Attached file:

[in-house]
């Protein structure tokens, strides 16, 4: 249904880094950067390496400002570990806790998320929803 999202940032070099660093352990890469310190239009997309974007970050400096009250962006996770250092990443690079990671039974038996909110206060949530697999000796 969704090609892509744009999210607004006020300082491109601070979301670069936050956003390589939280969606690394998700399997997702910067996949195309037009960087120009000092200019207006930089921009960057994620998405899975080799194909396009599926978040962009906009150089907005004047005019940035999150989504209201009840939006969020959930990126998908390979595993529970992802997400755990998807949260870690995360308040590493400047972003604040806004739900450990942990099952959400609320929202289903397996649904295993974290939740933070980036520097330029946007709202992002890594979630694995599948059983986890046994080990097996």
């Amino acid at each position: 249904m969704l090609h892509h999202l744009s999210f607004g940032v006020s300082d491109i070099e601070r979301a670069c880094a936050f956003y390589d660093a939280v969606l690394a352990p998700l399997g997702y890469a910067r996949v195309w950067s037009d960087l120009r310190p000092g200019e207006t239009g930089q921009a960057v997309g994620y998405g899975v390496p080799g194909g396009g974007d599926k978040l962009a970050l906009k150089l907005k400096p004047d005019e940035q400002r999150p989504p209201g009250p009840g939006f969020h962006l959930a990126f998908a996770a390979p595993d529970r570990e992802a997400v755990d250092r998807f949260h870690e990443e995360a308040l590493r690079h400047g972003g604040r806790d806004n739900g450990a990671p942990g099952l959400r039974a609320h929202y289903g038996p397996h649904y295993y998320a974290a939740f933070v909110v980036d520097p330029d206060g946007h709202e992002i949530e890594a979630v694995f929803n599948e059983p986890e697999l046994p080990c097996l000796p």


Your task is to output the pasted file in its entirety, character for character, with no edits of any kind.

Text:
[in-house]
């Protein structure tokens, strides 16, 4: 249904880094950067390496400002570990806790998320929803 999202940032070099660093352990890469310190239009997309974007970050400096009250962006996770250092990443690079990671039974038996909110206060949530697999000796 969704090609892509744009999210607004006020300082491109601070979301670069936050956003390589939280969606690394998700399997997702910067996949195309037009960087120009000092200019207006930089921009960057994620998405899975080799194909396009599926978040962009906009150089907005004047005019940035999150989504209201009840939006969020959930990126998908390979595993529970992802997400755990998807949260870690995360308040590493400047972003604040806004739900450990942990099952959400609320929202289903397996649904295993974290939740933070980036520097330029946007709202992002890594979630694995599948059983986890046994080990097996």
């Amino acid at each position: 249904m969704l090609h892509h999202l744009s999210f607004g940032v006020s300082d491109i070099e601070r979301a670069c880094a936050f956003y390589d660093a939280v969606l690394a352990p998700l399997g997702y890469a910067r996949v195309w950067s037009d960087l120009r310190p000092g200019e207006t239009g930089q921009a960057v997309g994620y998405g899975v390496p080799g194909g396009g974007d599926k978040l962009a970050l906009k150089l907005k400096p004047d005019e940035q400002r999150p989504p209201g009250p009840g939006f969020h962006l959930a990126f998908a996770a390979p595993d529970r570990e992802a997400v755990d250092r998807f949260h870690e990443e995360a308040l590493r690079h400047g972003g604040r806790d806004n739900g450990a990671p942990g099952l959400r039974a609320h929202y289903g038996p397996h649904y295993y998320a974290a939740f933070v909110v980036d520097p330029d206060g946007h709202e992002i949530e890594a979630v694995f929803n599948e059983p986890e697999l046994p080990c097996l000796p």